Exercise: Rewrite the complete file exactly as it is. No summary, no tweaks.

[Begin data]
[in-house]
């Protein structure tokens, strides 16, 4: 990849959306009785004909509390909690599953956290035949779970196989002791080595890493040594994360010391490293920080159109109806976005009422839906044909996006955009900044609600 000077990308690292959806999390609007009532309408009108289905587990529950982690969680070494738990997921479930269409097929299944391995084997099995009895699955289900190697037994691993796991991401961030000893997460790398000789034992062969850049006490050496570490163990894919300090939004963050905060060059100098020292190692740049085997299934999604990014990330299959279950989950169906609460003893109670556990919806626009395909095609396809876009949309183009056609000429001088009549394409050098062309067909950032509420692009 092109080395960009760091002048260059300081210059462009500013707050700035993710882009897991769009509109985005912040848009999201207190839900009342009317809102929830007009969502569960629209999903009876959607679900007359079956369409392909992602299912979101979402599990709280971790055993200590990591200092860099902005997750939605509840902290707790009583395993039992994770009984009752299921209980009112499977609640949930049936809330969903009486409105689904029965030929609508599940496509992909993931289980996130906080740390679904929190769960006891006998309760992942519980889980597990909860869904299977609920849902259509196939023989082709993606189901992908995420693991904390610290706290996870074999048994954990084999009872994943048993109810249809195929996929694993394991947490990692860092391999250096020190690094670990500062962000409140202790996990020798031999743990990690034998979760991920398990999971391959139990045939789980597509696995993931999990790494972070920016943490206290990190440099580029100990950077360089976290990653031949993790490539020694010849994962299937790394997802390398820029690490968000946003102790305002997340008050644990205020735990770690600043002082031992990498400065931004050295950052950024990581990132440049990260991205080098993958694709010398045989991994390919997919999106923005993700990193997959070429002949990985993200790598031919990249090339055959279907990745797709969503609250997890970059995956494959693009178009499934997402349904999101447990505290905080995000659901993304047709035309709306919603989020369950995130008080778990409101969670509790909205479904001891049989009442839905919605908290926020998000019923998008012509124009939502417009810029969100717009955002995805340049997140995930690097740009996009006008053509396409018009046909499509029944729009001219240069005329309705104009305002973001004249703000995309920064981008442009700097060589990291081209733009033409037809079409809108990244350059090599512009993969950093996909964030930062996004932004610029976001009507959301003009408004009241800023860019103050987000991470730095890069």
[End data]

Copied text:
[in-house]
């Protein structure tokens, strides 16, 4: 990849959306009785004909509390909690599953956290035949779970196989002791080595890493040594994360010391490293920080159109109806976005009422839906044909996006955009900044609600 000077990308690292959806999390609007009532309408009108289905587990529950982690969680070494738990997921479930269409097929299944391995084997099995009895699955289900190697037994691993796991991401961030000893997460790398000789034992062969850049006490050496570490163990894919300090939004963050905060060059100098020292190692740049085997299934999604990014990330299959279950989950169906609460003893109670556990919806626009395909095609396809876009949309183009056609000429001088009549394409050098062309067909950032509420692009 092109080395960009760091002048260059300081210059462009500013707050700035993710882009897991769009509109985005912040848009999201207190839900009342009317809102929830007009969502569960629209999903009876959607679900007359079956369409392909992602299912979101979402599990709280971790055993200590990591200092860099902005997750939605509840902290707790009583395993039992994770009984009752299921209980009112499977609640949930049936809330969903009486409105689904029965030929609508599940496509992909993931289980996130906080740390679904929190769960006891006998309760992942519980889980597990909860869904299977609920849902259509196939023989082709993606189901992908995420693991904390610290706290996870074999048994954990084999009872994943048993109810249809195929996929694993394991947490990692860092391999250096020190690094670990500062962000409140202790996990020798031999743990990690034998979760991920398990999971391959139990045939789980597509696995993931999990790494972070920016943490206290990190440099580029100990950077360089976290990653031949993790490539020694010849994962299937790394997802390398820029690490968000946003102790305002997340008050644990205020735990770690600043002082031992990498400065931004050295950052950024990581990132440049990260991205080098993958694709010398045989991994390919997919999106923005993700990193997959070429002949990985993200790598031919990249090339055959279907990745797709969503609250997890970059995956494959693009178009499934997402349904999101447990505290905080995000659901993304047709035309709306919603989020369950995130008080778990409101969670509790909205479904001891049989009442839905919605908290926020998000019923998008012509124009939502417009810029969100717009955002995805340049997140995930690097740009996009006008053509396409018009046909499509029944729009001219240069005329309705104009305002973001004249703000995309920064981008442009700097060589990291081209733009033409037809079409809108990244350059090599512009993969950093996909964030930062996004932004610029976001009507959301003009408004009241800023860019103050987000991470730095890069």